Black Mountain Aren’t Hippies Anymore

West Coast Band Go for a Colder, Harder Sound

  • Black Mountain offer audiences a fresh kind of rock music.

Black Mountain is giving Canadians reasons to get excited about our music scene.

Black Mountain is giving Canadians reasons to get excited about our music scene.

Starting off as that cool and trippy up-and-coming band from the West Coast, they are now catapulting to new heights with global success.

To hell with mundane rock music like Nickelback or whatever other crap rock music the majority of Canadians are into, these guys actually know how to rock. They don’t only know how to rock; they know how to rock with soul.

The group just started a cross- country tour with Texan desert- rockers The Black Angels in support of their newest release Wilderness Heart, which came out last month.

“[Our] sound is pretty varied compared to a lot of bands out there,” said bassist Matt Camirand. “We all listen to such different stuff but everyone in the band can roll with that. If [keyboardist] Jeremy [Schmidt] starts cranking
out some weird-ass keyboard noise we can definitely get with that and bring our own kind of feelings to it.”

Mixing rock, blues and a little psychedelia, Black Mountain rocks hard while creating a unique blend of old and new sounds. The band chose a Hammond organ over a Korg, and this throwback style earned Black Mountain some unexpected labels.

“[With] the last couple [of] records we earned tags in the media of being hippies and being some kind of collective, which is pretty far from reality,” said Camirand. “With this record we wanted to do something a little colder, a little harder feeling.”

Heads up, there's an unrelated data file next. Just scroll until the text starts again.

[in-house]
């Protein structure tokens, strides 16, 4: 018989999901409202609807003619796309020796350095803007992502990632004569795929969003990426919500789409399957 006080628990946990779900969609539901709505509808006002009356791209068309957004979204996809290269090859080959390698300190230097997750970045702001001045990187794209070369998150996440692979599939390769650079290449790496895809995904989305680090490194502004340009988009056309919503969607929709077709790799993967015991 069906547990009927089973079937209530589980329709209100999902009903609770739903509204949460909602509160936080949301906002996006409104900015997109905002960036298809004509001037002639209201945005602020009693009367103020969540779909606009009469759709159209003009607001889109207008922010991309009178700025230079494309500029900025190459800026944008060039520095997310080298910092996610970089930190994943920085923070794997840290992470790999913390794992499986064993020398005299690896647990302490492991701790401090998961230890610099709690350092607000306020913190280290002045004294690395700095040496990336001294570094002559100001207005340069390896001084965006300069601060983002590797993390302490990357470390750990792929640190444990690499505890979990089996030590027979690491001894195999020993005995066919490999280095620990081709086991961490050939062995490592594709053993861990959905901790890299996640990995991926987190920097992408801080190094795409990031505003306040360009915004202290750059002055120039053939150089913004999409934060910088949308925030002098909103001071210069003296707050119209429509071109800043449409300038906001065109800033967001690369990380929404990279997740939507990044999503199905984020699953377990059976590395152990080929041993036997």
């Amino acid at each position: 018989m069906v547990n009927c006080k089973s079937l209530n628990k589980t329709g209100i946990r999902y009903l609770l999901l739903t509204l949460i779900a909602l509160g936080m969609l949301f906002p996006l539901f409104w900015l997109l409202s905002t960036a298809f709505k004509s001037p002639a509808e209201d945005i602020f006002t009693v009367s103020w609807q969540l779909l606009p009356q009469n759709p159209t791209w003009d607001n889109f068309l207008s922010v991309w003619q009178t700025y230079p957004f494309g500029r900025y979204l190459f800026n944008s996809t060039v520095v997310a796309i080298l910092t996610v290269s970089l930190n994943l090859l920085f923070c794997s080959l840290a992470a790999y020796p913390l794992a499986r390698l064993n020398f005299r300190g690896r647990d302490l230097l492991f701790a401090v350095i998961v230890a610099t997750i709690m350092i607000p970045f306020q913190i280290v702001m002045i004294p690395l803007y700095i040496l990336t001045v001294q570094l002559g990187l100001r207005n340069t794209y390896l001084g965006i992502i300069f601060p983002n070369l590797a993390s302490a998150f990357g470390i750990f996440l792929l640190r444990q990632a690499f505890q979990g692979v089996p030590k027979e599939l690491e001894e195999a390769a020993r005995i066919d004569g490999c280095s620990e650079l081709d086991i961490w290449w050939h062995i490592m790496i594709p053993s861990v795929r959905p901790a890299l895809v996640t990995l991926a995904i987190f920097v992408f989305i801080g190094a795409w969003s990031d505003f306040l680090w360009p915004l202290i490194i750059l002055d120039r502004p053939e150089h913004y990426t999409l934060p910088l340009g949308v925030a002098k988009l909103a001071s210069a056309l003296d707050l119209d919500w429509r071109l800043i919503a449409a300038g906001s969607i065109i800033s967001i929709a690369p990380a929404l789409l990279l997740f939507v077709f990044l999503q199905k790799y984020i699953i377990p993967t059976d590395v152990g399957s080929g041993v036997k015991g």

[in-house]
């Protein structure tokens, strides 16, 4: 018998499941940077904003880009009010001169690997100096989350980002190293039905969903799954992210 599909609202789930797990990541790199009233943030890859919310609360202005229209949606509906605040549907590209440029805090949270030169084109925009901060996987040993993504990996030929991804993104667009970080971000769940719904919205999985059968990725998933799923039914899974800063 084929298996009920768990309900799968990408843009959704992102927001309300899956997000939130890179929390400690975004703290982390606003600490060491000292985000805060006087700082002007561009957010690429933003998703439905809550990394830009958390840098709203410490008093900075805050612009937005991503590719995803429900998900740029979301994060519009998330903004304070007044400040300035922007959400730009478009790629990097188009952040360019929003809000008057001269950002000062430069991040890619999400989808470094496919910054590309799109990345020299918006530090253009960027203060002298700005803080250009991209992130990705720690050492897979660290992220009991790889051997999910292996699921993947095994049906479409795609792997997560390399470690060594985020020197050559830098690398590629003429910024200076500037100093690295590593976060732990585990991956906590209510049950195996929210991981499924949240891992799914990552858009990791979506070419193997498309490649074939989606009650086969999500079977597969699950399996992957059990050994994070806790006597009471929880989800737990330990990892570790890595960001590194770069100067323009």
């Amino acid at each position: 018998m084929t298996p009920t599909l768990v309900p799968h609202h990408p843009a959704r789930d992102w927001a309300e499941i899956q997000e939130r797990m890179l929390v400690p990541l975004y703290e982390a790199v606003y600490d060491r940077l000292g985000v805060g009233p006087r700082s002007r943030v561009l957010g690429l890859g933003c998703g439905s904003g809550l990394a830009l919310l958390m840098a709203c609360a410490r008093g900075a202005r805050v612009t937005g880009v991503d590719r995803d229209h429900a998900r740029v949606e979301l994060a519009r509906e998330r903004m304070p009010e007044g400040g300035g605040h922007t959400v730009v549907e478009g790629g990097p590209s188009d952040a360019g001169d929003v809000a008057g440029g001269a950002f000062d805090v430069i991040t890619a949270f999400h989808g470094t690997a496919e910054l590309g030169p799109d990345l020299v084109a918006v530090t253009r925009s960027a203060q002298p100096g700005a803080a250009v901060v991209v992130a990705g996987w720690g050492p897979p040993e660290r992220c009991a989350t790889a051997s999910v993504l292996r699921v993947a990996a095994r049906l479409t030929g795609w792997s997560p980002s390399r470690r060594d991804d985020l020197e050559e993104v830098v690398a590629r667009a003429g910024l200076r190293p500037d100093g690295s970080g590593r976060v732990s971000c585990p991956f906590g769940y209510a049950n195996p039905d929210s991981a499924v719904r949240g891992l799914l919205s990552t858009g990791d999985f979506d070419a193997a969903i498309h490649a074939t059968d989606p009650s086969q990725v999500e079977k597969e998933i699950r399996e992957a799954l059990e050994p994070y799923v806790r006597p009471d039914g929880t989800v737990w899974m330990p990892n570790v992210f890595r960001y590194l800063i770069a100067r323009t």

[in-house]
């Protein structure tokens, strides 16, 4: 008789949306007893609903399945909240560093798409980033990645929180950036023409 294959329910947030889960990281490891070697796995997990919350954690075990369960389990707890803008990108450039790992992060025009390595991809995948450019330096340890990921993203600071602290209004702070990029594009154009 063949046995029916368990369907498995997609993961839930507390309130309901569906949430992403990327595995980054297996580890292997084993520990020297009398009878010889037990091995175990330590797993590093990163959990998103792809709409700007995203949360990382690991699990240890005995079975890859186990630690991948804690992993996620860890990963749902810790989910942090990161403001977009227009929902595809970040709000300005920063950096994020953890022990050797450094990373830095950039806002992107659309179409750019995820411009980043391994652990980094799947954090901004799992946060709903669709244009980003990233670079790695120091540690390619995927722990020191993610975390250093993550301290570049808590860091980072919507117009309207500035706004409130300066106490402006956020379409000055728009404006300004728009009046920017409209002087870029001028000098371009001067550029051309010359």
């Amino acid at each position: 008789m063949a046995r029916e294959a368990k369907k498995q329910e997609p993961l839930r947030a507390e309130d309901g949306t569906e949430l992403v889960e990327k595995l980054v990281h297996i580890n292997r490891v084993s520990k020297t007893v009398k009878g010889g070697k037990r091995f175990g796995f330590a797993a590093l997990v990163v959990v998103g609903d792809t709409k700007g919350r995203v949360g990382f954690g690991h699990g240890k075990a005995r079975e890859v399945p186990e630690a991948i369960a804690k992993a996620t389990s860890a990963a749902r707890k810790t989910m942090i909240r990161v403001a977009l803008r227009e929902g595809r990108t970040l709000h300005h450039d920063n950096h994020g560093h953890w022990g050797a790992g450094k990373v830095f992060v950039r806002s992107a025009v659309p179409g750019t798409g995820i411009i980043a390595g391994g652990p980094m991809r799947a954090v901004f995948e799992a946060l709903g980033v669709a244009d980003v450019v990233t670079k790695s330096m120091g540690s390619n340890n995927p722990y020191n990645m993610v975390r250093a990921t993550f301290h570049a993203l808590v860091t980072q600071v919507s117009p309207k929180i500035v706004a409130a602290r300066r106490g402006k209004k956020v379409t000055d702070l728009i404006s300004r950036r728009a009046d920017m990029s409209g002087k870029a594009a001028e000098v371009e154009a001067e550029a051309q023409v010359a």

Part of the record was made at Sunset Sound in California, the birthplace of records by Led Zeppelin and The Doors. The addition of producers on this album opened up new possibilities for the group.

“I played a few different kinds of basses on the record that I never thought I would pick up in my life,” said Camirand. “One of those hollow-body violin Paul McCartney kind of basses, I always thought they were kind of ridiculous looking but Dave [Sardy] told me that he gets all the heavy bands to play the bass with flat- wound [strings] on it. It’s the most monstrous thing you’ve ever heard. I never would have thought of it.”

Sardy is a Grammy award-winning producer who has worked with the likes of Jay-Z, The Rolling Stones, Marilyn Manson and Rage Against the Machine. The band also gives back to causes they believe in. When at home, the Vancouver group is witness to the drug-addled poverty of the infamous Downtown Eastside. In 2008, the group played a free concert in support of Insite, Canada’s only safe injection site.

“I used to work [for Insite], and I still occasionally do when I’m home,” said Camirand. “[The concert] was basically something we wanted to do since the band began. We talked to the directors of the Portland Hotel Society that run Insite about doing some kind of awareness-raising show […] They got the permit to block the street
off and asked us to play. I think there were more than 3,000 people there, it was awesome.”

For Camirand it’s that reciprocal live energy that makes the performance.

“You can tell the difference in a show when you’ve roped every- one in completely, they’re not talking or anything, just in the zone that you’re in. When the audience and you are both there, it’s just a better show,” he said.
“When everything aligns, every- one’s happy, and that’s what I look forward to every night.” Black Mountain play Nov. 1 at La Tulipe (4530 Papineau Ave.) with The Black Angels. Doors open at 8:30 p.m., and prices
range from $18-$20.

This article originally appeared in The Link Volume 31, Issue 11, published October 26, 2010.

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